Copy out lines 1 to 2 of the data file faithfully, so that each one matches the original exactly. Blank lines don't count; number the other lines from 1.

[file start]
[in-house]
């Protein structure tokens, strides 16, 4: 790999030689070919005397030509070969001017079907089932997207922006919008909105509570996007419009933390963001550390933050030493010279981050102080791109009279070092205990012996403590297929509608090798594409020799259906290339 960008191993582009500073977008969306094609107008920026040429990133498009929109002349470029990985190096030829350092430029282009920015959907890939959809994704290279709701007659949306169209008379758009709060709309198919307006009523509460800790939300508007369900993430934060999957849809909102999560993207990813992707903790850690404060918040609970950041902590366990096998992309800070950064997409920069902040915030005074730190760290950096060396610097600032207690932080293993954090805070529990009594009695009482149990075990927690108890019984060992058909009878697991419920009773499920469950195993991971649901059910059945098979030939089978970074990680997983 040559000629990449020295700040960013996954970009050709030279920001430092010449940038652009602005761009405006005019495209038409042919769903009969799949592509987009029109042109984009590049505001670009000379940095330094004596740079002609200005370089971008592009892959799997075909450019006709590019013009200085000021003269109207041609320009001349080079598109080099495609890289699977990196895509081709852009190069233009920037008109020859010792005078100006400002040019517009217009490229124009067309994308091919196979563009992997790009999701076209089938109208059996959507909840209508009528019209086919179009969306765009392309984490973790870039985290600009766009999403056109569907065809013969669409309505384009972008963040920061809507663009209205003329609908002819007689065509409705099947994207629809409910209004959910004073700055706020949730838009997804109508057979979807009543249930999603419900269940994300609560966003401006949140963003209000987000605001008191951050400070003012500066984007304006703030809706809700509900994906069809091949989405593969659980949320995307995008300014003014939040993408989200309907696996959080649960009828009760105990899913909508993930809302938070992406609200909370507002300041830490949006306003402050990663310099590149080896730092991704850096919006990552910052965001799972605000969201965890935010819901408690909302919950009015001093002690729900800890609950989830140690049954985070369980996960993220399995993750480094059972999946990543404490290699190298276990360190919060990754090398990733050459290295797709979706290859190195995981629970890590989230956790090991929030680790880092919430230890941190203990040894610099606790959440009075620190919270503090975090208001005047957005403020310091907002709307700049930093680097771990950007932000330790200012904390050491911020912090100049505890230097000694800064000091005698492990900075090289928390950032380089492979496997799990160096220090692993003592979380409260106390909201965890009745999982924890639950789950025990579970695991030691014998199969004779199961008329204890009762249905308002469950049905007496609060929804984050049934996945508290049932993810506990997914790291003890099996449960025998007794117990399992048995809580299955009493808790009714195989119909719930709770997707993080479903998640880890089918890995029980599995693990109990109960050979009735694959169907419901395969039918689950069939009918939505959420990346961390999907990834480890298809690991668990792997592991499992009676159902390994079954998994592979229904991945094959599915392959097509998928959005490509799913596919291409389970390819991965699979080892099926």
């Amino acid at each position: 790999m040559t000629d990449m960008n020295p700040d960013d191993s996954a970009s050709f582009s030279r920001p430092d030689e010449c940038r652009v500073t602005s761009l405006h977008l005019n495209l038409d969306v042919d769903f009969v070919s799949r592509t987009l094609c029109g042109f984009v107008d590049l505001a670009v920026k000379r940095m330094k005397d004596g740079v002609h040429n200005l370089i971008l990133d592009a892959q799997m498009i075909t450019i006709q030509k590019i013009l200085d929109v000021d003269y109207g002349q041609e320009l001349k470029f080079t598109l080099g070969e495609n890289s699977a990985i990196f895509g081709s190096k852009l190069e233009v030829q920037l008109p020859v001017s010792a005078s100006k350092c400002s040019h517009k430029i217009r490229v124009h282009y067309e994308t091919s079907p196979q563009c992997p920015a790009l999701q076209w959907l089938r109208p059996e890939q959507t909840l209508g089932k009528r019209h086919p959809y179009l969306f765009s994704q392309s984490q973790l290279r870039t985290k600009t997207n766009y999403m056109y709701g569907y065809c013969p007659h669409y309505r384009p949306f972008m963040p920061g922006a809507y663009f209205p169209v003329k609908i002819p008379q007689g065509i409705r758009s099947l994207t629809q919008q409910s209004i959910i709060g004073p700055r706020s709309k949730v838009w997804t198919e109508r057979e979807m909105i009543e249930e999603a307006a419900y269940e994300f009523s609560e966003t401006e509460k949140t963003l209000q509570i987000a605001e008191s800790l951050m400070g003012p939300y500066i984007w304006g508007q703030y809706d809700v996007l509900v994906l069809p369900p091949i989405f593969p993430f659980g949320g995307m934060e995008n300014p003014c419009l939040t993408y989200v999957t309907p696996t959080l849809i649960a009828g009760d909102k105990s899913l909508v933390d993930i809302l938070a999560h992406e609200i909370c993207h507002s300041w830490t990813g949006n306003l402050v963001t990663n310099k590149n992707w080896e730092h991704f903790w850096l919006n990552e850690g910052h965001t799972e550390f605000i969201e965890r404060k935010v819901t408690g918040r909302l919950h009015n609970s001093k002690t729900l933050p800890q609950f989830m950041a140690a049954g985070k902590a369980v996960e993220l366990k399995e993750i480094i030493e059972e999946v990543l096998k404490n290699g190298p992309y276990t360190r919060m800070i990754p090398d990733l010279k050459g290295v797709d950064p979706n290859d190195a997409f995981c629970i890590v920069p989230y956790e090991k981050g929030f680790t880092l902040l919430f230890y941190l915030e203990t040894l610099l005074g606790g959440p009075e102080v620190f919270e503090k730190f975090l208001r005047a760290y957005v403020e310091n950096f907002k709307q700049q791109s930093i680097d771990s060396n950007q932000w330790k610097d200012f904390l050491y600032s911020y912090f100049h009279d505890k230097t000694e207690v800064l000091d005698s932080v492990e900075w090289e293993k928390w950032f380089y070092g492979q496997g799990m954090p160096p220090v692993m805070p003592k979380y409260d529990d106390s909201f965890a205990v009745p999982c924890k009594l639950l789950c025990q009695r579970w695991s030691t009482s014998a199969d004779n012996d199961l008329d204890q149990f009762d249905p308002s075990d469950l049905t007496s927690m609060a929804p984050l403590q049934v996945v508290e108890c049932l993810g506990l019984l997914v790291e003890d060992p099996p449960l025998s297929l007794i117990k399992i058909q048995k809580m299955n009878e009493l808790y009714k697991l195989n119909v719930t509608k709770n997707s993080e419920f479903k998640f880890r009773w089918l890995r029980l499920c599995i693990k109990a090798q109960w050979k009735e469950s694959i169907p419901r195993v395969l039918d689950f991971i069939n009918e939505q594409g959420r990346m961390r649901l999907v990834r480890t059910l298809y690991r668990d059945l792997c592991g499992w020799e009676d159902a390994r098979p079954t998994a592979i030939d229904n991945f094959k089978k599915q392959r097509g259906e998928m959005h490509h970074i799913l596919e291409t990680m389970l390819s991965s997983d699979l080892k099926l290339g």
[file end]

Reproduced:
[in-house]
């Protein structure tokens, strides 16, 4: 790999030689070919005397030509070969001017079907089932997207922006919008909105509570996007419009933390963001550390933050030493010279981050102080791109009279070092205990012996403590297929509608090798594409020799259906290339 960008191993582009500073977008969306094609107008920026040429990133498009929109002349470029990985190096030829350092430029282009920015959907890939959809994704290279709701007659949306169209008379758009709060709309198919307006009523509460800790939300508007369900993430934060999957849809909102999560993207990813992707903790850690404060918040609970950041902590366990096998992309800070950064997409920069902040915030005074730190760290950096060396610097600032207690932080293993954090805070529990009594009695009482149990075990927690108890019984060992058909009878697991419920009773499920469950195993991971649901059910059945098979030939089978970074990680997983 040559000629990449020295700040960013996954970009050709030279920001430092010449940038652009602005761009405006005019495209038409042919769903009969799949592509987009029109042109984009590049505001670009000379940095330094004596740079002609200005370089971008592009892959799997075909450019006709590019013009200085000021003269109207041609320009001349080079598109080099495609890289699977990196895509081709852009190069233009920037008109020859010792005078100006400002040019517009217009490229124009067309994308091919196979563009992997790009999701076209089938109208059996959507909840209508009528019209086919179009969306765009392309984490973790870039985290600009766009999403056109569907065809013969669409309505384009972008963040920061809507663009209205003329609908002819007689065509409705099947994207629809409910209004959910004073700055706020949730838009997804109508057979979807009543249930999603419900269940994300609560966003401006949140963003209000987000605001008191951050400070003012500066984007304006703030809706809700509900994906069809091949989405593969659980949320995307995008300014003014939040993408989200309907696996959080649960009828009760105990899913909508993930809302938070992406609200909370507002300041830490949006306003402050990663310099590149080896730092991704850096919006990552910052965001799972605000969201965890935010819901408690909302919950009015001093002690729900800890609950989830140690049954985070369980996960993220399995993750480094059972999946990543404490290699190298276990360190919060990754090398990733050459290295797709979706290859190195995981629970890590989230956790090991929030680790880092919430230890941190203990040894610099606790959440009075620190919270503090975090208001005047957005403020310091907002709307700049930093680097771990950007932000330790200012904390050491911020912090100049505890230097000694800064000091005698492990900075090289928390950032380089492979496997799990160096220090692993003592979380409260106390909201965890009745999982924890639950789950025990579970695991030691014998199969004779199961008329204890009762249905308002469950049905007496609060929804984050049934996945508290049932993810506990997914790291003890099996449960025998007794117990399992048995809580299955009493808790009714195989119909719930709770997707993080479903998640880890089918890995029980599995693990109990109960050979009735694959169907419901395969039918689950069939009918939505959420990346961390999907990834480890298809690991668990792997592991499992009676159902390994079954998994592979229904991945094959599915392959097509998928959005490509799913596919291409389970390819991965699979080892099926």